Why you may want to reconsider building a travel van yourself

If you’re a traveler, you’ve seen and fantasized about that accomplished feeling of creating your “perfect” travel van.

While buying a clunker and turning it into a palace on wheels seems like the perfect project idea, there’s something to be said for dropping the cash on one that’s already complete and ready to go.

travel van
The inside of Morgan Wright’s 2007 Chevy van. The person she bought it from installed a vent for cooking. Photo: Charli Kerns

Here are the reasons why you should think about buying a van already dialed in to travel and the steps to make it happen.

You don’t know what you’re doing

If you’ve never worked on a vehicle, this is going to be on an epic scale you may not realize right now.

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That’s fine if you want to spend several times the amount of hours to finish half of what you intended to finish going into the project when you purchased your diamond in the rough … It’s just simple math.

It’ll likely remain half-done

The funny thing about travel-van projects is that it’s easier to plan and prepare for the adventure rather than the adventure vehicle itself.

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I’ve met several people who created a non-negotiable deadline for departure only to stress every day about the van still missing its insulation.

An expert will know better

travel van
Paddler Morgan Wright stands by her newly bought 2007 Chevy Express 1500 van. Photo: Charli Kerns
“I strongly feel that we could not have converted it for cheaper and done it as well as the guy had,” Morgan Wright, a whitewater paddling instructor and travel junkie, said of her recently acquired 2007 Chevy Express 1500 van.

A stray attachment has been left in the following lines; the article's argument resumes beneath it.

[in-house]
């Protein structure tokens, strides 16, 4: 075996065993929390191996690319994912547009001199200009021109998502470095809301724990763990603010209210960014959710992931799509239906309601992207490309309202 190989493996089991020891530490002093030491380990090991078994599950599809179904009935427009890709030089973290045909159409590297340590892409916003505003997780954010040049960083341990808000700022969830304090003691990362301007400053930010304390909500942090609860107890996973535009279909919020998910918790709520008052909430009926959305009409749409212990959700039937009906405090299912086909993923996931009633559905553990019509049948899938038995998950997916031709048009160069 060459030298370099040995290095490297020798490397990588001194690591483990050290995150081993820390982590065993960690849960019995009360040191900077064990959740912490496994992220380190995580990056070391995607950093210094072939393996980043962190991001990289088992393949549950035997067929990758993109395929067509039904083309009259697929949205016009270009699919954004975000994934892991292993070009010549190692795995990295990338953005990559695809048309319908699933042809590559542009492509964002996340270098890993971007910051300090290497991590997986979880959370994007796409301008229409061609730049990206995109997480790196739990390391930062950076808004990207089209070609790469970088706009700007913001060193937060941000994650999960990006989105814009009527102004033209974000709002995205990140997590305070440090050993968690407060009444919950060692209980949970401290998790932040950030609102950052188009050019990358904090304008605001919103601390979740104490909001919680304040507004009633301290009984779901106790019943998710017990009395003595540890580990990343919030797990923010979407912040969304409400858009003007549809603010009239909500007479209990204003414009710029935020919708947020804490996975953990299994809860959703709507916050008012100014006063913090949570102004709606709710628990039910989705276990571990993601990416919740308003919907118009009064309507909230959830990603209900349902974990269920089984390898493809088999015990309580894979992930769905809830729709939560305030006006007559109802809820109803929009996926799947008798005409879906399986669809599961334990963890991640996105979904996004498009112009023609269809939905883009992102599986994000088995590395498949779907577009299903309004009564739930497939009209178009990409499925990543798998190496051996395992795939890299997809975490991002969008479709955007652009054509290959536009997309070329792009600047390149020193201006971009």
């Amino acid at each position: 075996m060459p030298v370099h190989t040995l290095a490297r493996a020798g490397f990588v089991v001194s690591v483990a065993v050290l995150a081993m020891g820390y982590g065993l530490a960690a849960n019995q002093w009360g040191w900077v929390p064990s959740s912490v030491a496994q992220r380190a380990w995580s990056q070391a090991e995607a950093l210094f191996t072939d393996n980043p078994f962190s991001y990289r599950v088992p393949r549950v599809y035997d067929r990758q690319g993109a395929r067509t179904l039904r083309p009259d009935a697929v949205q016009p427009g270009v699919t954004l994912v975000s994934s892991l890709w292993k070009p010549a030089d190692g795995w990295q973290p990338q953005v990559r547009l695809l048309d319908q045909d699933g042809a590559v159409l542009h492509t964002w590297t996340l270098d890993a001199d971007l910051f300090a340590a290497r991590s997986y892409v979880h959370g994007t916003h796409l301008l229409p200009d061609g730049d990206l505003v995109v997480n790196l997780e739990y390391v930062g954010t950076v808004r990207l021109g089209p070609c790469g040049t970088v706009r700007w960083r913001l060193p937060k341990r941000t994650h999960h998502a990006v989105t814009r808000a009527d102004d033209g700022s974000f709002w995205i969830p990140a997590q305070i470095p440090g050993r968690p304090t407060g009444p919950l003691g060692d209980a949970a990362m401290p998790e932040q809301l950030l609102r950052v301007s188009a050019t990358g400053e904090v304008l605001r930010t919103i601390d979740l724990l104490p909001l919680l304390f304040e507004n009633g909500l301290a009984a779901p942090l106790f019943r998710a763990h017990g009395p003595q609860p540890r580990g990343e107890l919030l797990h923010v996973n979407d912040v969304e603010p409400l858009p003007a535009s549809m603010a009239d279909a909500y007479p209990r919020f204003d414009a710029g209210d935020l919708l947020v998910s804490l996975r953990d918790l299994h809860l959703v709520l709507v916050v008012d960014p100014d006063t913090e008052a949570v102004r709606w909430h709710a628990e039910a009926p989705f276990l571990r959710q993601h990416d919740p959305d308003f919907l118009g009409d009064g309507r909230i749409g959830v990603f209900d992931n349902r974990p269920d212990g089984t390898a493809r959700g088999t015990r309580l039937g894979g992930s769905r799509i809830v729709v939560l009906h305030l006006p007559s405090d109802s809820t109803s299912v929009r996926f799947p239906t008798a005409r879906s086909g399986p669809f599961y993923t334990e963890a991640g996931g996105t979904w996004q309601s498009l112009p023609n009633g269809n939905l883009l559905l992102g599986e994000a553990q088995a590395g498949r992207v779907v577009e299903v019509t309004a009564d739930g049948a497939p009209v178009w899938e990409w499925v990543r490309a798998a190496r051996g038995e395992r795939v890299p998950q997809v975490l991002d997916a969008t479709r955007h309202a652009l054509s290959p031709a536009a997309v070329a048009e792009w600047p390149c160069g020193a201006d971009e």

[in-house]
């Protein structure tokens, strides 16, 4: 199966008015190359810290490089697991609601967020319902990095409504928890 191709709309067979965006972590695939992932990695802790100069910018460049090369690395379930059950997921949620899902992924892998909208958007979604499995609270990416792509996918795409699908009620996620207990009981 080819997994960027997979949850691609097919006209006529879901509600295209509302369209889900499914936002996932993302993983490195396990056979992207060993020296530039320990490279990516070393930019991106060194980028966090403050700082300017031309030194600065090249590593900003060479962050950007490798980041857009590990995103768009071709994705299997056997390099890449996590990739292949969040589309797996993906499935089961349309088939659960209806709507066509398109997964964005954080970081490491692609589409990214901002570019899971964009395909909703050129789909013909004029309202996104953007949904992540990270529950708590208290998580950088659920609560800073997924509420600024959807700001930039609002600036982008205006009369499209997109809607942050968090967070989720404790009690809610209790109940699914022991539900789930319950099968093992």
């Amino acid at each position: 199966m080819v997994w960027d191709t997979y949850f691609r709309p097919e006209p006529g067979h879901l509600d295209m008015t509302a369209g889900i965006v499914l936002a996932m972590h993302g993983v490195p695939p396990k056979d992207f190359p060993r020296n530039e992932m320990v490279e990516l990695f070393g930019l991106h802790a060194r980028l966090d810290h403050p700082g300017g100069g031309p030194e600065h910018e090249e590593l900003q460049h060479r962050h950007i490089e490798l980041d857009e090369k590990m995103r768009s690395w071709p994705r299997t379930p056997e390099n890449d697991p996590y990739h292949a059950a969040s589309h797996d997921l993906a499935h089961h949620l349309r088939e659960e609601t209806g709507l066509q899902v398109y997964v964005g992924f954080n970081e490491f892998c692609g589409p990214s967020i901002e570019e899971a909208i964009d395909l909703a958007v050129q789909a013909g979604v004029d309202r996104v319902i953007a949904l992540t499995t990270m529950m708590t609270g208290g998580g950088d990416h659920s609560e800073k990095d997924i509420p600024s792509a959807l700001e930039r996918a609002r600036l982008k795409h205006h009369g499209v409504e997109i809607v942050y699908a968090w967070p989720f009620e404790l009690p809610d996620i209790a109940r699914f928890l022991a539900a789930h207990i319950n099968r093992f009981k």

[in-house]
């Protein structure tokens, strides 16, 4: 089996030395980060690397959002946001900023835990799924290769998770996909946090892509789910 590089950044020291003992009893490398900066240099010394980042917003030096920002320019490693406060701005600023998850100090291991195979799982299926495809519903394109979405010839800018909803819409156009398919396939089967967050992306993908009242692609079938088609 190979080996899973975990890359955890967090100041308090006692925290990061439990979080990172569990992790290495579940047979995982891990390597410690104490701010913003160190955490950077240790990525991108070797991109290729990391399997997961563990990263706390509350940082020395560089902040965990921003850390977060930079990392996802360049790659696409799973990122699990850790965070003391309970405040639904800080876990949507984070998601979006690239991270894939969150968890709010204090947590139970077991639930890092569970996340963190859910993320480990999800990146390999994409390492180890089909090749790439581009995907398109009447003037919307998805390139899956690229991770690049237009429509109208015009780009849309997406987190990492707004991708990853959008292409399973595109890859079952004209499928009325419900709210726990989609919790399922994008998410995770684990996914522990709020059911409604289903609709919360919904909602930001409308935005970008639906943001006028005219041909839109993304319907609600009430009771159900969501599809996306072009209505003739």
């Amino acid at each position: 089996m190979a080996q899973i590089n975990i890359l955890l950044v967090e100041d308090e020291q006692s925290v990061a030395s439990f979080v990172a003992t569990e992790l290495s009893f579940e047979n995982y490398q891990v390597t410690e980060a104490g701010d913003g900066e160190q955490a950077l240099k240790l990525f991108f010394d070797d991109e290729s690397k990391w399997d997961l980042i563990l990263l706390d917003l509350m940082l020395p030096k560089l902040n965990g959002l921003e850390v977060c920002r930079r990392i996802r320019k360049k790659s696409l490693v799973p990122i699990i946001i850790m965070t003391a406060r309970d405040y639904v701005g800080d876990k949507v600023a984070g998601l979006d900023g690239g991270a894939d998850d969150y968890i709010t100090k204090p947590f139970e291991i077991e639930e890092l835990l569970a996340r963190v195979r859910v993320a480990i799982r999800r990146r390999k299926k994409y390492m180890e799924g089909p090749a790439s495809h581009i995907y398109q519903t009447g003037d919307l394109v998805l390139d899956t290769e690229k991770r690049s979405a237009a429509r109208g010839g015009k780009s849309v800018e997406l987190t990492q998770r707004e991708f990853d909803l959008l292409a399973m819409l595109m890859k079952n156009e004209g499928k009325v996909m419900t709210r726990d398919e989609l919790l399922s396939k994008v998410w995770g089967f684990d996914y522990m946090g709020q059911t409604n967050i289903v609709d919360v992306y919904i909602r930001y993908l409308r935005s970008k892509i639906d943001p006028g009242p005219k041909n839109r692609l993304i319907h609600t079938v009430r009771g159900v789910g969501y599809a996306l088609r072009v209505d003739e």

The list includes standard wood paneling and overhead lights, as most anyone would think to include after seeing dozens of DIY projects on Pinterest.

The seller’s experience working with metal and fencing comes in with features like water tanks with an overflow release to prevent overfill, a switch to turn on for charging the “house” batteries using the alternator if it’s too cloudy for solar power and a vent over the stove so it doesn’t stink while cooking.

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Unplug the whole van and plug it into an RV spot at a campsite to use external power, and cap the van off with an awning off the side and a hammock rack.

“He seriously thought of everything,” Wright said.

Tips for finding your Cinderella van

travel van
Lots of storage space and room for a coffeemaker and paddling gear were crucial for Wright and Cox. Photo: Charli Kerns
Make a list: What must you have, and what would you like to have? What can you live without? Knowing this will make it easier to settle for a finished project rather than daydreaming about every little thing you want. You’ll know the price point, too, and won’t get surprised by how much money you ended up spending on your project.

Start saving now: Now that you know what you want, start saving. Wright and her boyfriend, Micah Cox, bought their travel van fully done for $13,000. The van is worth $8,500 on Kelly Blue Book, which means $4,500 in parts and labor, and Wright said everything they have is worth every single penny spent.

Network: Finding the van you want is all about networking. There are several Facebook groups to follow, including Bus Conversion and Trusty Bucket. Ask around and make it known in your community that you’re in the market. People will start posting and sharing with you what they’ve seen.

“I would say just keep a lookout and have enough money saved up to spring when a good deal pops up,” said Wright.

The article was originally published on Canoe & Kayak

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